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IWTG: 11 disastrous seconds send Canucks home with fifth-straight loss

The Canucks were better than the Leafs for the vast majority of the game and it didn't matter.
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The Vancouver Canucks played one of their best games of the season and still get sent home with a loss by the Toronto Maple Leafs. graphic: Dan Toulgoet and Freepik

Through two periods, the Canucks were all over the Leafs. They dominated the first 40 minutes in almost every facet of the game. Their breakout was crisp and clean, they went in hard on the forecheck and won the puck, and their defensive structure was so tight you could bounce a quarter off it.

It didn’t matter in the slightest.

After the Canucks out-shot the Leafs 27-to-7 in the first two periods, the score was still tied 1-1. Then the Leafs came out in the third period and decided it was time to win the game. 

There could be no clearer illustration of the chasm of quality that exists between the two teams. The Canucks played some of their best hockey of the season and could only manage a stalemate on the scoreboard. The Leafs coasted for two periods, then flipped a switch, scored two goals in 11 seconds, and won the game.

As you might expect, the Canucks talked about their performance being a step in the right direction and it really was. They were legitimately the better team for most of the game and can take some lessons away from it and apply them to future games. The issue is that the team needs more than lessons; they need wins.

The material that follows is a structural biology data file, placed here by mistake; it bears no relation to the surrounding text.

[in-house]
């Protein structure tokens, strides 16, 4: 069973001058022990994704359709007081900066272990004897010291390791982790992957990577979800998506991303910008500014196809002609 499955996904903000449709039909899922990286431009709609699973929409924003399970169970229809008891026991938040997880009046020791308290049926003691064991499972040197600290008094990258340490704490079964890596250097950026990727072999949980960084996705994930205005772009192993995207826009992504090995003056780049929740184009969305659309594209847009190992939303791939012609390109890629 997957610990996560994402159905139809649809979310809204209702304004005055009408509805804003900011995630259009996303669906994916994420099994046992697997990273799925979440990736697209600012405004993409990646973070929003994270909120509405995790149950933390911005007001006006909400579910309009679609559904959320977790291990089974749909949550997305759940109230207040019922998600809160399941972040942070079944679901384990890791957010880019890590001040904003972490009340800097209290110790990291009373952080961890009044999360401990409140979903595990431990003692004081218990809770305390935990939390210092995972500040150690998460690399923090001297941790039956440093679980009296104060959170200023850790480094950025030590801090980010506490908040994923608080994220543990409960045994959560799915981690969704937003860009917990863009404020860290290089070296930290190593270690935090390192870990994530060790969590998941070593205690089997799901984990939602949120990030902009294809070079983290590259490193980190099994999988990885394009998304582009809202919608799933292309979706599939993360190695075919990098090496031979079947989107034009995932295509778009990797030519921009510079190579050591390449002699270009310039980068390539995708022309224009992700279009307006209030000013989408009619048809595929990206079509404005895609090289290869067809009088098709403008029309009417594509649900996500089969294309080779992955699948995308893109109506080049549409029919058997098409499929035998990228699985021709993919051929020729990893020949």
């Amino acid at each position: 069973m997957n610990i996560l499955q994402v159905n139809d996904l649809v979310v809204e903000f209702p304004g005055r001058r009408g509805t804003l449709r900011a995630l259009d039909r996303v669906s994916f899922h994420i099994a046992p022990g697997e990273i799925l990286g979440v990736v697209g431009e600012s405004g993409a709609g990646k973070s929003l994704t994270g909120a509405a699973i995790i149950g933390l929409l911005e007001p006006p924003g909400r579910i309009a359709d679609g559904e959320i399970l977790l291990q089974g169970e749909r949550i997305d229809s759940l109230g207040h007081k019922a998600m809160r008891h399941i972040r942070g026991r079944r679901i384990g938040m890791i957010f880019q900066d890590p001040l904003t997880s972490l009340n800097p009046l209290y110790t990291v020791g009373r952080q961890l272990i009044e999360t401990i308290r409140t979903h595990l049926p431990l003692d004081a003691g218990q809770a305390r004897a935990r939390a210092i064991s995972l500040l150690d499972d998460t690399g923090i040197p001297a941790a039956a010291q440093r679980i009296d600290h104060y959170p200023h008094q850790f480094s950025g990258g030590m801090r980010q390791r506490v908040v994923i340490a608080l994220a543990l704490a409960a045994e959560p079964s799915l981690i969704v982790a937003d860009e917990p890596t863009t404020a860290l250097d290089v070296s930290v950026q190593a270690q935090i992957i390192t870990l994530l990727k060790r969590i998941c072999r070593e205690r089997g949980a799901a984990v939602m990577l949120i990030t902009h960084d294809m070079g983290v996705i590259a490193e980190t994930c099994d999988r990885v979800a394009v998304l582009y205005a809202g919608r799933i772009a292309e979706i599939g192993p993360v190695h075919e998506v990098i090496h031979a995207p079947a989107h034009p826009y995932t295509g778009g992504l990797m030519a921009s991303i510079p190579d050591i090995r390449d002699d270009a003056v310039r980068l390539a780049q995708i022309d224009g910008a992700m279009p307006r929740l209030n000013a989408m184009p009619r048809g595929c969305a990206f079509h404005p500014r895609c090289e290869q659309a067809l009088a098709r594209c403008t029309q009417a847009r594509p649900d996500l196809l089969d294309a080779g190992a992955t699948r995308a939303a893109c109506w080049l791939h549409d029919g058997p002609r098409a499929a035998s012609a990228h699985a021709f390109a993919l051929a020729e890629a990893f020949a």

“We were really good, probably our best game all year,” said Quinn Hughes. “Just making plays, playing confident, we were really good. We were playing with life. It sucks that we lost this one, but we’re playing every other day, so we can’t dwell on it too much.”

For a team that’s 6-10-0 and only 3-10-0 against teams not named after politicians, they have to focus on the positives. If they don’t, they’ll get washed away in the negatives, because there have been just too many of them this season.

“We played with a lot of urgency tonight. I think that looked more like the team we want to be,” said head coach Travis Green. “I don’t know if we could have played any better in the first two periods, probably deserved to be up more than it being a tied game, but sometimes when it’s not going your way, that happens.”